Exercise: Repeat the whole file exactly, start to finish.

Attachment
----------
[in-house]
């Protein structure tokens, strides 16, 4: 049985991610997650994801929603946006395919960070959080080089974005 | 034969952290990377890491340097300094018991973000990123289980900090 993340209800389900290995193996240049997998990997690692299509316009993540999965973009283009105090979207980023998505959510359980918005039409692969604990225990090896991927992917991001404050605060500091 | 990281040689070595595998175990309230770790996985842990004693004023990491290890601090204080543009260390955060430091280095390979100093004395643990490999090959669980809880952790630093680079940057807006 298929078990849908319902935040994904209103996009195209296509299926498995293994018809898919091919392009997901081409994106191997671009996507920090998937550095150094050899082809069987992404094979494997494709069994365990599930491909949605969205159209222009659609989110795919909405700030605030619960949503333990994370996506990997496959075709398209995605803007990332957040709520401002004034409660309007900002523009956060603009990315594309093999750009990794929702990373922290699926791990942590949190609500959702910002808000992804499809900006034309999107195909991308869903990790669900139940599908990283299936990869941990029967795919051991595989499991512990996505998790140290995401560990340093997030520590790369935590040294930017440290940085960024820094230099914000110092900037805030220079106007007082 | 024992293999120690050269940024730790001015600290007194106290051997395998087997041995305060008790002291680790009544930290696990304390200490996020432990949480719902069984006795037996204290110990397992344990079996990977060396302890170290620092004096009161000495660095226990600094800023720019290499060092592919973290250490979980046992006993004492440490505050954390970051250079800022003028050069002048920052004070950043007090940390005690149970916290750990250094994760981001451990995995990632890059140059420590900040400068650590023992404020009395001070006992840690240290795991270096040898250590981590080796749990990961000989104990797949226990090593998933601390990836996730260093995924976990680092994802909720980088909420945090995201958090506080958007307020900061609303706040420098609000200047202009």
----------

[in-house]
């Protein structure tokens, strides 16, 4: 049985991610997650994801929603946006395919960070959080080089974005 | 034969952290990377890491340097300094018991973000990123289980900090 993340209800389900290995193996240049997998990997690692299509316009993540999965973009283009105090979207980023998505959510359980918005039409692969604990225990090896991927992917991001404050605060500091 | 990281040689070595595998175990309230770790996985842990004693004023990491290890601090204080543009260390955060430091280095390979100093004395643990490999090959669980809880952790630093680079940057807006 298929078990849908319902935040994904209103996009195209296509299926498995293994018809898919091919392009997901081409994106191997671009996507920090998937550095150094050899082809069987992404094979494997494709069994365990599930491909949605969205159209222009659609989110795919909405700030605030619960949503333990994370996506990997496959075709398209995605803007990332957040709520401002004034409660309007900002523009956060603009990315594309093999750009990794929702990373922290699926791990942590949190609500959702910002808000992804499809900006034309999107195909991308869903990790669900139940599908990283299936990869941990029967795919051991595989499991512990996505998790140290995401560990340093997030520590790369935590040294930017440290940085960024820094230099914000110092900037805030220079106007007082 | 024992293999120690050269940024730790001015600290007194106290051997395998087997041995305060008790002291680790009544930290696990304390200490996020432990949480719902069984006795037996204290110990397992344990079996990977060396302890170290620092004096009161000495660095226990600094800023720019290499060092592919973290250490979980046992006993004492440490505050954390970051250079800022003028050069002048920052004070950043007090940390005690149970916290750990250094994760981001451990995995990632890059140059420590900040400068650590023992404020009395001070006992840690240290795991270096040898250590981590080796749990990961000989104990797949226990090593998933601390990836996730260093995924976990680092994802909720980088909420945090995201958090506080958007307020900061609303706040420098609000200047202009």